Marriage Counseling: What it Takes to Listen Well & Understand More

Listening Marriage Counseling with attribution.jpg

The concept of listening seems to be easy, right? You just sit down, look at your partner, and keep your mouth closed and your ears open.

The fact, though, is that few things are ever as simple as one may think. That’s certainly also true in this case.

It’s not about just listening. It’s about listening well! In fact, really listening to our partners is a primary way to build love and respect in your relationship.

Believe it or not, listening does not just mean being quiet and hearing the words your spouse says. It includes being attuned, asking questions, empathizing, and reflecting back what you heard.

Marriage counseling can provide you with the opportunity to learn this skill of listening well. By conscientiously applying it, you can actually boost your intimate connection and raise your relationship to another level.

What Steps Must You Take to Be a Good Listener?

Every worthwhile endeavor starts with good preparation.

To get ready for listening well, you must put your own agenda aside for a while and shift your focus completely away from you and to your mate. They should become the center of your interest. Be willing to make a genuine effort to tune into your spouse’s thoughts, feelings, and perspectives, no matter if you agree with them or not.

The whole goal of listening well is to understand your partner. Really understand them.

Why the emphasis?

Because all too often we listen with the intent to respond, defend, or justify, rather than with the goal to truly understand—and nothing more.

How can you achieve listening with that type of thinking?

Consider some of the most important aspects of good listening that you can learn in marriage counseling.

Be Present with Your Spouse

Just be there. Just listen and tune in to their feelings. Staying in the moment with your partner, being present with them, helps them not to feel alone. There’s no need for you to take responsibility for their feelings, give advice, or do anything to be “helpful” to them. Your presence is what they can trust.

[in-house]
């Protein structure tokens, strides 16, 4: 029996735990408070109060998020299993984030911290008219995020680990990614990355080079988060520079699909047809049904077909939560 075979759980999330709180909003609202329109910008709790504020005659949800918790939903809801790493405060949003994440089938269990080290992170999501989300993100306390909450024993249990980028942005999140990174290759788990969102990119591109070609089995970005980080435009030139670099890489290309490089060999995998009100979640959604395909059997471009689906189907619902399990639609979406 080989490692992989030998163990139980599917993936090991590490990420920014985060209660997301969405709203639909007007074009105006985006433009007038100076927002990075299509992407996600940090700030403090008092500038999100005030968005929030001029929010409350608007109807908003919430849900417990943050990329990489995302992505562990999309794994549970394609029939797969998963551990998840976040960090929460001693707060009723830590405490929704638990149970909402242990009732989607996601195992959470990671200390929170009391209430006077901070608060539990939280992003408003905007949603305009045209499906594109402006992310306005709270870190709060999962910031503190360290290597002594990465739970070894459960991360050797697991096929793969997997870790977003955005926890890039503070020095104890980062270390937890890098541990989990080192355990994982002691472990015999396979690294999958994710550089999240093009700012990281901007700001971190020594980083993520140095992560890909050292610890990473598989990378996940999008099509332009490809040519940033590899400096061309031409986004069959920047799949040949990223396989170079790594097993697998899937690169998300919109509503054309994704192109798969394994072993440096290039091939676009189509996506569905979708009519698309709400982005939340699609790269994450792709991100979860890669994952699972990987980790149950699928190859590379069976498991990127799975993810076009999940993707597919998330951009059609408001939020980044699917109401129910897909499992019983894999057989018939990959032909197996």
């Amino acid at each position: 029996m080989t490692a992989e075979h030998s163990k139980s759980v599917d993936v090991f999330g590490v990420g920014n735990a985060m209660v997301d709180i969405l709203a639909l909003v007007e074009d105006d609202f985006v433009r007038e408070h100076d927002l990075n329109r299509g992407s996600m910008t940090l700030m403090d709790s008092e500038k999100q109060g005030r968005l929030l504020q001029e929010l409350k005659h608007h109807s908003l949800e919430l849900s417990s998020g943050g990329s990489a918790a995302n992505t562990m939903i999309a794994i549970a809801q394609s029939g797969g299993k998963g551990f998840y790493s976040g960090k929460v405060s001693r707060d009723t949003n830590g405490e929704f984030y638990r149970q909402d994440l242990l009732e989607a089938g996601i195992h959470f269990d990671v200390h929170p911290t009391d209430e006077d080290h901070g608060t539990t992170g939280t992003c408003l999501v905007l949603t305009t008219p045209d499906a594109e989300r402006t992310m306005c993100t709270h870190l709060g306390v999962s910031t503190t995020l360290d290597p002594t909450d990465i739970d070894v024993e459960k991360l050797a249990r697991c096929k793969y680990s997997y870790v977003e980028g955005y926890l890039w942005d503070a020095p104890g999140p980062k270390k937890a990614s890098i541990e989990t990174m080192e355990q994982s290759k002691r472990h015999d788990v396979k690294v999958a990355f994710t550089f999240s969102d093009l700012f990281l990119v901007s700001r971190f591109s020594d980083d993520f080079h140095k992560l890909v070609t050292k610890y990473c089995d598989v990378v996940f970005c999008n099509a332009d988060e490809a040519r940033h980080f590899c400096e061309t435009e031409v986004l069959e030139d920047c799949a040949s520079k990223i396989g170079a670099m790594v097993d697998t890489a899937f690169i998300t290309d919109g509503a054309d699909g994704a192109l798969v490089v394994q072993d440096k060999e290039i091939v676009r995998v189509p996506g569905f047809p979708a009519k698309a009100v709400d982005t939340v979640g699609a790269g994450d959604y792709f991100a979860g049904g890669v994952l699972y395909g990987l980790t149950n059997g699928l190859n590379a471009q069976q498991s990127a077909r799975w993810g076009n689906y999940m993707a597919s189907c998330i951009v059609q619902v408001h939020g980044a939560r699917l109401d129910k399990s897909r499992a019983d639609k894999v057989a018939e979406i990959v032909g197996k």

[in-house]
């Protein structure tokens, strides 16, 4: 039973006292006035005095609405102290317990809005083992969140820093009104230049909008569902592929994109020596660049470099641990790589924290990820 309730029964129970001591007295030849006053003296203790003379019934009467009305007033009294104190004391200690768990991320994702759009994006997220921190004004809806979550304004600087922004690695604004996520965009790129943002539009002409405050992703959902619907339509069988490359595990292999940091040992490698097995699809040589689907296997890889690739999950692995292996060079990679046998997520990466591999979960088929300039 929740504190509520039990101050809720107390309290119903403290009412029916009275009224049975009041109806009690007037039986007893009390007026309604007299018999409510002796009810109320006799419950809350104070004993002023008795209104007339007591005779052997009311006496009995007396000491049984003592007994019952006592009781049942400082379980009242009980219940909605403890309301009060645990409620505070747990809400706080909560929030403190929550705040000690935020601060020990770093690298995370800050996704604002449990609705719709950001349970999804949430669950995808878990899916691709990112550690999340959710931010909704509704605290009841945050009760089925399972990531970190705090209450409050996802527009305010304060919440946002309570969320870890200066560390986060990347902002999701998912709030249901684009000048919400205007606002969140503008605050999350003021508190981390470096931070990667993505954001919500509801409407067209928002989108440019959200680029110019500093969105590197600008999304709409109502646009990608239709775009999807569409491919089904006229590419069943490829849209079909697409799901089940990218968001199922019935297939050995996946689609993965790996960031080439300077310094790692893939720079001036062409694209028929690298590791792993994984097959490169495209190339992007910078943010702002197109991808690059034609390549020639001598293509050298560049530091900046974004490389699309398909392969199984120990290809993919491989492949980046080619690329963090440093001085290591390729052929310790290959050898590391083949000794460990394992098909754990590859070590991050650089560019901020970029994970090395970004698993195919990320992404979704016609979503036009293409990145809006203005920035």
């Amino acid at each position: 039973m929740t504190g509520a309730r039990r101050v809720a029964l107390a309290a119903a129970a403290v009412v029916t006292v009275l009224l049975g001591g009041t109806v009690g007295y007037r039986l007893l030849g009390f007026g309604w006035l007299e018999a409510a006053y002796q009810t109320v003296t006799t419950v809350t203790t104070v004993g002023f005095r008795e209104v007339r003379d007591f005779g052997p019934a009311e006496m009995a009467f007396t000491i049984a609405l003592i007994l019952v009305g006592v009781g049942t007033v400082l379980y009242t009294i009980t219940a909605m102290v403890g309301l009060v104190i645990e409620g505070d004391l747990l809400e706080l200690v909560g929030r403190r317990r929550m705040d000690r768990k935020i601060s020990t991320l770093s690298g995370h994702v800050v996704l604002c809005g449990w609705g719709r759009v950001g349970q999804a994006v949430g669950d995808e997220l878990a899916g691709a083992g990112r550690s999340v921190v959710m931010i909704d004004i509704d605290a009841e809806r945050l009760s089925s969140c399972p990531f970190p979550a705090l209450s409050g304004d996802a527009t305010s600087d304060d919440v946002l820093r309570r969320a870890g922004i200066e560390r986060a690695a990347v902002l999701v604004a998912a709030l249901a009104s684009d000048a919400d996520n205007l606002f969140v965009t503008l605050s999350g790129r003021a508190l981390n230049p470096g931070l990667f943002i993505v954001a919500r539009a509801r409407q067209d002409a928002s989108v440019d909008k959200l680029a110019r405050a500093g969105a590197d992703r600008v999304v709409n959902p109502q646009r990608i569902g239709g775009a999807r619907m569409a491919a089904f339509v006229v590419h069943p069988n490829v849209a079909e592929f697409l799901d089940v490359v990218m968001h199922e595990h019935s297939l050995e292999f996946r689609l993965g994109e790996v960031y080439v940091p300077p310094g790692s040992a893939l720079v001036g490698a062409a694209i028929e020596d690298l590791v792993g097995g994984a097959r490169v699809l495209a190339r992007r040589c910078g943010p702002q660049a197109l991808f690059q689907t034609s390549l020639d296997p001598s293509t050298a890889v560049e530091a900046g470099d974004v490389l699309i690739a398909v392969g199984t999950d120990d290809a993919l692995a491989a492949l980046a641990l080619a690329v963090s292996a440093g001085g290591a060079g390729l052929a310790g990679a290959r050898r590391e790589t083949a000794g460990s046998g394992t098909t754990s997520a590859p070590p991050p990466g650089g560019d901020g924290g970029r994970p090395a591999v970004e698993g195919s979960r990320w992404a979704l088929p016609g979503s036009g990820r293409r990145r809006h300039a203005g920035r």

Ask Questions – Receive Answers

Asking the right questions is important. But so is taking time to truly listen to the answers. Don’t let yourself be sidetracked in your mind by what you think they’ll say. Keep an open mind, show respect and empathy, and avoid judging. Even if you don’t say one judgmental word, if you judge in your mind, it can show through your facial expressions, your gestures, and your tone of voice. Instead, explore what your spouse is telling you and wait to offer any kind of advice or suggestions until you completely understand the issue.

Simply Act as a Witness

An important part of listening is witnessing, reflecting back to your partner in your own words what you heard them say. Avoid taking their anger personally or trying to cheer them up by making them laugh. Don’t minimize their fears by reassuring them, rather find out what their fear is all about. In other words, avoid trying to change your spouse’s feelings or making them feel better. Remember that you’re simply an observer on a tour through your mate’s deepest emotions and thoughts. Take a cue from your marriage counseling sessions and be considerate and validate their feelings.

Read Between the Lines

To listen even better and understand more, pay attention to how your partner is saying things. They may not express what they’re feeling candidly. Tune in to the metaphors they may be using and learn to read between the lines. When you reflect back to them what they just hinted to in a more direct way, it expresses that you understood them.

Have Regular Conversations

Be aware of who your spouse must interact with on a consistent basis and how those people affect them. Find out what stresses your mate and what makes them happy. You can do this by having regular conversations with them each day. It will help you both stay connected and reduce stress from the problems life throws at you.

Give and Take

While you want to give attention, and listen well to your spouse during these daily discussions, don’t forget to take the opportunity to self-disclose as well. Your partner wants to know you and be part of your life just as much as you want to be part of theirs. So, don’t shy away from telling them your feelings and thoughts in return AFTER you have fully connected and listened to your partner. Communication is give and take. When you open your heart, your mate can see what you might need from them and, in turn, show you love by meeting that need. This helps you both avoid going outside your marriage to fulfill your needs and desires.

Of course, marriage counseling can help you if you feel stuck in a cycle of misunderstandings and conflict. But, why wait until something bad happens and conflict or betrayal create a chasm between the two of you?

Entering marriage counseling to learn new skills to keep your marriage healthy, connected, and intimate is much better than trying to repair any damage after the fact. Good communication and listening are some of the most fundamental and helpful skills you can learn. By learning to listen well, and understand more, you can avoid many pitfalls in your relationship.
Janie McMahan is a marriage and family therapist in private practice in Austin, Texas. Contact her at 512-739-2494 for scheduling, or complete this scheduling form and you will be contacted soon.